ICD-10 Diagnosis Code E87.1

Hypo-osmolality and hyponatremia

Diagnosis Code E87.1

ICD-10: E87.1
Short Description: Hypo-osmolality and hyponatremia
Long Description: Hypo-osmolality and hyponatremia
This is the 2017 version of the ICD-10-CM diagnosis code E87.1

Valid for Submission
The code E87.1 is valid for submission for HIPAA-covered transactions.

Code Classification
  • Endocrine, nutritional and metabolic diseases (E00–E90)
    • Metabolic disorders (E70-E88)
      • Other disorders of fluid, electrolyte and acid-base balance (E87)

Information for Medical Professionals

Diagnostic Related Groups
The diagnosis code E87.1 is grouped in the following Diagnostic Related Group(s) (MS-DRG V34.0)


Convert to ICD-9 Additional informationCallout TooltipGeneral Equivalence Map
The ICD-10 and ICD-9 GEMs are used to facilitate linking between the diagnosis codes in ICD-9-CM and the new ICD-10-CM code set. The GEMs are the raw material from which providers, health information vendors and payers can derive specific applied mappings to meet their needs.

  • Acute hyponatremia
  • Central nervous system disorder of water regulation
  • Cerebral hyponatremia
  • Chronic hyponatremia
  • Dietary sodium - low
  • Dilutional hyponatremia
  • Drug-induced hyponatremia
  • Hyponatremia
  • Hyponatremia with decreased serum osmolality
  • Hyponatremia with excess extracellular fluid volume
  • Hyponatremia with extracellular fluid depletion
  • Hyponatremia with normal extracellular fluid volume
  • Hypo-osmolality and or hyponatremia
  • Hyposmolality
  • Hyposmolality syndrome
  • Hypotonic disorder
  • Inadequate sodium intake
  • Paraneoplastic hyponatremia
  • Pseudohyponatremia
  • Sodium deficiency

Index of Diseases and Injuries
References found for the code E87.1 in the Index of Diseases and Injuries:

Information for Patients

Fluid and Electrolyte Balance

Electrolytes are minerals in your body that have an electric charge. They are in your blood, urine and body fluids. Maintaining the right balance of electrolytes helps your body's blood chemistry, muscle action and other processes. Sodium, calcium, potassium, chlorine, phosphate and magnesium are all electrolytes. You get them from the foods you eat and the fluids you drink.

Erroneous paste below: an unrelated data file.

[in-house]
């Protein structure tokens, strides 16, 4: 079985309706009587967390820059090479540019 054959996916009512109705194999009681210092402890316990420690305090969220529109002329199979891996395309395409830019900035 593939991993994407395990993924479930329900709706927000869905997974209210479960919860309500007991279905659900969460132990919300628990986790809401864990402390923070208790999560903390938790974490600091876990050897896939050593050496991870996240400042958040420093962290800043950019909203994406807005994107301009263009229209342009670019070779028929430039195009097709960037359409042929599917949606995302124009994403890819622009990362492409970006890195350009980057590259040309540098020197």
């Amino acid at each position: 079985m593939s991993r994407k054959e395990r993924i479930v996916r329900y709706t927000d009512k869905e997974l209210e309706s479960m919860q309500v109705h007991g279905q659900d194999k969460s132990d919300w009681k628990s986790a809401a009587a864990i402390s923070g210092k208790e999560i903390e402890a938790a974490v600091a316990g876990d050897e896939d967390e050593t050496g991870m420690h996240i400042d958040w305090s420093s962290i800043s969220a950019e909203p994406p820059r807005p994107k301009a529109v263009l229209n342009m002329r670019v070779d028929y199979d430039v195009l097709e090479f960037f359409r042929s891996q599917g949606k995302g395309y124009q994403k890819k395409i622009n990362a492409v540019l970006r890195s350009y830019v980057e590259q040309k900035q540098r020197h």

Levels of electrolytes in your body can become too low or too high. That can happen when the amount of water in your body changes, causing dehydration or overhydration. Causes include some medicines, vomiting, diarrhea, sweating or kidney problems. Problems most often occur with levels of sodium, potassium or calcium.

  • Aldosterone blood test
  • Antidiuretic hormone blood test
  • Basic metabolic panel
  • Electrolytes
  • Fluid imbalance
  • Hypomagnesemia
  • Osmolality - blood
  • Urine specific gravity test

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Also called: Salt

Table salt is made up of the elements sodium and chlorine - the technical name for salt is sodium chloride. Your body needs some sodium to work properly. It helps with the function of nerves and muscles. It also helps to keep the right balance of fluids in your body. Your kidneys control how much sodium is in your body. If you have too much and your kidneys can't get rid it, sodium builds up in your blood. This can lead to high blood pressure. High blood pressure can lead to other health problems.

Most people in the U.S. get more sodium in their diets than they need. A key to healthy eating is choosing foods low in salt and sodium. Doctors recommend you eat less than 2.4 grams per day. That equals about 1 teaspoon of table salt a day. Reading food labels can help you see how much sodium is in prepared foods.

NIH: National Heart, Lung, and Blood Institute

  • Cooking without salt
  • Hyponatremia
  • Low-salt diet
  • Sodium - blood
  • Sodium in diet

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